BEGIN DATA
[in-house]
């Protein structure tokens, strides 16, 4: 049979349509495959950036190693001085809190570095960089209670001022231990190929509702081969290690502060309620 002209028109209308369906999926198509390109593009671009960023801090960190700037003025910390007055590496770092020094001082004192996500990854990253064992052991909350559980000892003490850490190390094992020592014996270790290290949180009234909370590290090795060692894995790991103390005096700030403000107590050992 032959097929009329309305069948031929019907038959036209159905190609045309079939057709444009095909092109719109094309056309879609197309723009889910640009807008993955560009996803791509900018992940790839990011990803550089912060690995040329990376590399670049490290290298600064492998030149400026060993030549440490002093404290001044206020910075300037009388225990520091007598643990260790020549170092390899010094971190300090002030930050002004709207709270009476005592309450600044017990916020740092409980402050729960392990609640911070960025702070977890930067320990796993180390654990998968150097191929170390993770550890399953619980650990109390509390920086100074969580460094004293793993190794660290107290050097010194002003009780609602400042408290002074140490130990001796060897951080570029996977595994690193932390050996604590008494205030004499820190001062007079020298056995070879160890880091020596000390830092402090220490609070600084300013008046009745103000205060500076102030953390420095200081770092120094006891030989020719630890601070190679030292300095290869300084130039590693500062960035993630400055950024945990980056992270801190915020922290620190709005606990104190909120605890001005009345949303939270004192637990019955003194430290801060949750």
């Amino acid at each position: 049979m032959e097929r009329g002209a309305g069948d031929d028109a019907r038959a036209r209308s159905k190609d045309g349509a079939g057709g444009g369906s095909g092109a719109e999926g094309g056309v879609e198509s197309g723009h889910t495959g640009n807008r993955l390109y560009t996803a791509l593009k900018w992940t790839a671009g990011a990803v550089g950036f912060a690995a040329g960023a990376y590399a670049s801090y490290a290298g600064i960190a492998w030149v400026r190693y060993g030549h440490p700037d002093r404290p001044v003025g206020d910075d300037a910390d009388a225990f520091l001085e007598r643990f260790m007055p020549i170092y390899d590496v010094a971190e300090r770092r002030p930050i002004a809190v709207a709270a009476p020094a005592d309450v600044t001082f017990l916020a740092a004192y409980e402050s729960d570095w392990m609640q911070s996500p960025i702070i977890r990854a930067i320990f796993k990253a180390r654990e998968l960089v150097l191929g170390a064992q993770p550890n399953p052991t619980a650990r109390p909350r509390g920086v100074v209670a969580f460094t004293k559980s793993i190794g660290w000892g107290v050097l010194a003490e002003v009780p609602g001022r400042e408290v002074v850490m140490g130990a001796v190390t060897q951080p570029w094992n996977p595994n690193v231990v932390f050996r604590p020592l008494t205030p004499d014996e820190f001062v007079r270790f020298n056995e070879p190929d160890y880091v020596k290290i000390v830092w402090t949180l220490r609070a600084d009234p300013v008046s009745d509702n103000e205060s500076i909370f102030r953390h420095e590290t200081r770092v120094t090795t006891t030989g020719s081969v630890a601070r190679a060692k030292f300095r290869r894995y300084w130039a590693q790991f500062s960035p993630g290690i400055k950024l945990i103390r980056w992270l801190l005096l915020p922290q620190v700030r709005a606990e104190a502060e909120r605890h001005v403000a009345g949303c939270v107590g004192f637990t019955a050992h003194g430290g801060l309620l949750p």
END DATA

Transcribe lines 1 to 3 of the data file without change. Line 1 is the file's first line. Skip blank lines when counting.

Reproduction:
[in-house]
């Protein structure tokens, strides 16, 4: 049979349509495959950036190693001085809190570095960089209670001022231990190929509702081969290690502060309620 002209028109209308369906999926198509390109593009671009960023801090960190700037003025910390007055590496770092020094001082004192996500990854990253064992052991909350559980000892003490850490190390094992020592014996270790290290949180009234909370590290090795060692894995790991103390005096700030403000107590050992 032959097929009329309305069948031929019907038959036209159905190609045309079939057709444009095909092109719109094309056309879609197309723009889910640009807008993955560009996803791509900018992940790839990011990803550089912060690995040329990376590399670049490290290298600064492998030149400026060993030549440490002093404290001044206020910075300037009388225990520091007598643990260790020549170092390899010094971190300090002030930050002004709207709270009476005592309450600044017990916020740092409980402050729960392990609640911070960025702070977890930067320990796993180390654990998968150097191929170390993770550890399953619980650990109390509390920086100074969580460094004293793993190794660290107290050097010194002003009780609602400042408290002074140490130990001796060897951080570029996977595994690193932390050996604590008494205030004499820190001062007079020298056995070879160890880091020596000390830092402090220490609070600084300013008046009745103000205060500076102030953390420095200081770092120094006891030989020719630890601070190679030292300095290869300084130039590693500062960035993630400055950024945990980056992270801190915020922290620190709005606990104190909120605890001005009345949303939270004192637990019955003194430290801060949750």
């Amino acid at each position: 049979m032959e097929r009329g002209a309305g069948d031929d028109a019907r038959a036209r209308s159905k190609d045309g349509a079939g057709g444009g369906s095909g092109a719109e999926g094309g056309v879609e198509s197309g723009h889910t495959g640009n807008r993955l390109y560009t996803a791509l593009k900018w992940t790839a671009g990011a990803v550089g950036f912060a690995a040329g960023a990376y590399a670049s801090y490290a290298g600064i960190a492998w030149v400026r190693y060993g030549h440490p700037d002093r404290p001044v003025g206020d910075d300037a910390d009388a225990f520091l001085e007598r643990f260790m007055p020549i170092y390899d590496v010094a971190e300090r770092r002030p930050i002004a809190v709207a709270a009476p020094a005592d309450v600044t001082f017990l916020a740092a004192y409980e402050s729960d570095w392990m609640q911070s996500p960025i702070i977890r990854a930067i320990f796993k990253a180390r654990e998968l960089v150097l191929g170390a064992q993770p550890n399953p052991t619980a650990r109390p909350r509390g920086v100074v209670a969580f460094t004293k559980s793993i190794g660290w000892g107290v050097l010194a003490e002003v009780p609602g001022r400042e408290v002074v850490m140490g130990a001796v190390t060897q951080p570029w094992n996977p595994n690193v231990v932390f050996r604590p020592l008494t205030p004499d014996e820190f001062v007079r270790f020298n056995e070879p190929d160890y880091v020596k290290i000390v830092w402090t949180l220490r609070a600084d009234p300013v008046s009745d509702n103000e205060s500076i909370f102030r953390h420095e590290t200081r770092v120094t090795t006891t030989g020719s081969v630890a601070r190679a060692k030292f300095r290869r894995y300084w130039a590693q790991f500062s960035p993630g290690i400055k950024l945990i103390r980056w992270l801190l005096l915020p922290q620190v700030r709005a606990e104190a502060e909120r605890h001005v403000a009345g949303c939270v107590g004192f637990t019955a050992h003194g430290g801060l309620l949750p």